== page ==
Pay no attention to the missed shot. This is an inclusive offense in which SGA works both on and off-ball as multiple people become involved, and it results in a great shot on the backend.
A player of SGA’s caliber can create that same shot for himself most of the time, but getting it this way, at least some of the time, keeps the whole offense engaged and the defense guessing.
Here again, SGA starts off-ball and simply makes a cut to the top as Williams and Giddey go into their own two-man game. Giddey especially, but Wiliams too, is too good with the ball to not be provided with some consistent opportunities to do his thing.
This time, it’s Giddey getting into the lane and finding Williams on the baseline cut.
You’ll notice that SGA doesn’t do anything on this possession but stand behind the 3-point line as a floor spacer. That’s fine. When we talk about stars committing off-ball, not everyone can be, or even should be, running around like Stephen Curry. SGA isn’t that kind of on-the-move shooter. His off-ball movement will be more about subtle relocations and timely cuts that drag defenders with him. Sometimes, in fact, his just stepping aside to allow others to create, while being ready as a secondary playmaker if necessary, is good enough.
Watch the clip above again. SGA could’ve demanded the ball on the initial defensive rebound, but Dort grabs and goes. Once Giddey successfully sucks in the defense, watch Zach LaVine as he loses track of Williams. Look at his eyes. He is watching SGA, who is one pass away. LaVine is expecting the ball to go back out to him. It’s a natural instinct. He’s the best player.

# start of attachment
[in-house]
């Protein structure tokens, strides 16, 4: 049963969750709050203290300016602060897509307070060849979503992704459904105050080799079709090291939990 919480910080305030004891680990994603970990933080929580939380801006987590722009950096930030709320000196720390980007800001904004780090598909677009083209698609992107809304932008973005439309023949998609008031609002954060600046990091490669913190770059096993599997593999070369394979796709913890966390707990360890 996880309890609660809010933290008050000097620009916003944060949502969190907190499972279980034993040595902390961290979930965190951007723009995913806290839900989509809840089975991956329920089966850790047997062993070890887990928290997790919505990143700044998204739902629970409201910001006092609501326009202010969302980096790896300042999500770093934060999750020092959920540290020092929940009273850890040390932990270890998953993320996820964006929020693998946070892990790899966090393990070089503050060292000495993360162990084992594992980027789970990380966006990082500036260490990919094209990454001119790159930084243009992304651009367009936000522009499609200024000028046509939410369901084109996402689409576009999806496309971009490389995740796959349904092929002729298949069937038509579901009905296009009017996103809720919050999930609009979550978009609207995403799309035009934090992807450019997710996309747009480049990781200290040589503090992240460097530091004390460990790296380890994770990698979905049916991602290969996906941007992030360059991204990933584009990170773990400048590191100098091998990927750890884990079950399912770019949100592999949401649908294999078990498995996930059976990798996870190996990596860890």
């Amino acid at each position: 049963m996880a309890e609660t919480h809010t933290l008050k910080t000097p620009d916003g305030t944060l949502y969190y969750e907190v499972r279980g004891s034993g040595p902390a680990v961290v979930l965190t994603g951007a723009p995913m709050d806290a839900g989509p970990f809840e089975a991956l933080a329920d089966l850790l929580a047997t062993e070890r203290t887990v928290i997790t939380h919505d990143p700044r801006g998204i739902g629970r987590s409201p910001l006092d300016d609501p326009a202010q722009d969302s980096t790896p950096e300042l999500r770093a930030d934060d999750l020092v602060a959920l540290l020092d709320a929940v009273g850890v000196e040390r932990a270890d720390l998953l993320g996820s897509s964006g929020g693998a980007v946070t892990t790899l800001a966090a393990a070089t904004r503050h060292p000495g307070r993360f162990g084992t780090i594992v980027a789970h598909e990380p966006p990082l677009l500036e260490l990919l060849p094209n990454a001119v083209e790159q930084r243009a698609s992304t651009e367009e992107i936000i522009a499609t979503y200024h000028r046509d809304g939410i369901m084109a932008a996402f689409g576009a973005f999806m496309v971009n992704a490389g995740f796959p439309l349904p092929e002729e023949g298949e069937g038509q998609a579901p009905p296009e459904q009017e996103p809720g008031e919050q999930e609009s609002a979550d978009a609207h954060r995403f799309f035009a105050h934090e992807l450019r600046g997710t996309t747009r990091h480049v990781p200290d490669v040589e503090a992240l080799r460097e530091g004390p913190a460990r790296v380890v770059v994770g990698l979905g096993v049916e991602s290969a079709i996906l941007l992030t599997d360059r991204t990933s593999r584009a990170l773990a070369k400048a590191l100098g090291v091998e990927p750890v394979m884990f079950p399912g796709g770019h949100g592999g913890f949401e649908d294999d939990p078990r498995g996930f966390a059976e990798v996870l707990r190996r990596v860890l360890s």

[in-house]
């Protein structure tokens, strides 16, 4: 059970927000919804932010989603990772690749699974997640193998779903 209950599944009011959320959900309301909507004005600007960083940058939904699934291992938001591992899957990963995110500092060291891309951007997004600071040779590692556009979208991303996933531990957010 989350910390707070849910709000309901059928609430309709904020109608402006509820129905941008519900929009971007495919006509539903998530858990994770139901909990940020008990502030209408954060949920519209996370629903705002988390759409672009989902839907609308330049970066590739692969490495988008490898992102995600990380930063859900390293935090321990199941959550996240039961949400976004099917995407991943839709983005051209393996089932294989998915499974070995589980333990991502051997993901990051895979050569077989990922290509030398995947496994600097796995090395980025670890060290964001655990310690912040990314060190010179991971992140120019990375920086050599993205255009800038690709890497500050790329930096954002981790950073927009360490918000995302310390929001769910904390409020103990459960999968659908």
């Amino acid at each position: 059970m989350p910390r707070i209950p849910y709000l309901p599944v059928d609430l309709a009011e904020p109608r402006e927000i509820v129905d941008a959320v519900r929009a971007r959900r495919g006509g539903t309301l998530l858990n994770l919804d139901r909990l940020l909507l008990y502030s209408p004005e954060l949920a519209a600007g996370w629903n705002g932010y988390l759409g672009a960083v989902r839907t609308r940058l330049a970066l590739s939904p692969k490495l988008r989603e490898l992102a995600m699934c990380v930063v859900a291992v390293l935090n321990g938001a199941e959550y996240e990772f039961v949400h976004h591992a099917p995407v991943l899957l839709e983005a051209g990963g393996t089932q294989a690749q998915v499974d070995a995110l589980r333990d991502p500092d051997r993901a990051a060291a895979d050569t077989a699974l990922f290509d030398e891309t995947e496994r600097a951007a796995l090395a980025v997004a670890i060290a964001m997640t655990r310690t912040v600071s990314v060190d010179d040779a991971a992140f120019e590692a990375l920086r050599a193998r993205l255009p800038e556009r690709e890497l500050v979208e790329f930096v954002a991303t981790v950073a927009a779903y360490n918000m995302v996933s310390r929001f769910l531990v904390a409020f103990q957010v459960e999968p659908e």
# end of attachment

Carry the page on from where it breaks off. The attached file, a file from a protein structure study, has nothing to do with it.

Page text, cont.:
This is the attention stars command just by existing as an off-ball threat, and the openings it creates for others. LaVine, preoccupied with SGA’s whereabouts, is paying no attention to Williams as he cuts right behind him.
I have one more play to highlight, and I love it. The rookie Wallace gets to start this possession, with SGA stationed at the elbow. Again the design is for SGA to come off the cross screen and receive the ball, but the action is cut off. So Wallace goes the other way to Chet Holmgren.
At this point, SGA can do one of two things: Run to the ball for a hand-off, as a lot of ball-dominant stars would, or cut through the lane, taking his defender with him, thus allowing for Wallace to circle back and become the primary playmaker on this possession. He chooses option B. And Wallace gets a clean look that he knocks down.
Again, this is nothing fancy. It’s just a superstar taking the occasional opportunity to empower teammates, even rookies, with creative duties he would be justified in taking for himself. For one game, it added up to 30 assists for the Thunder, 20 of which came from someone other than SGA. Giddey had six. Williams had five.
But over the course of a season, this adds up even more. Everyone is involved, so when the time comes that they need to make a big play in a big game, they’re ready. And equally important, SGA isn’t wearing himself out as the Thunder have honest hopes of making a deep playoff run.
It’s great stuff, from a great player, who is taking the right approach to make sure the Thunder put their best foot forward, collectively, in becoming a great team.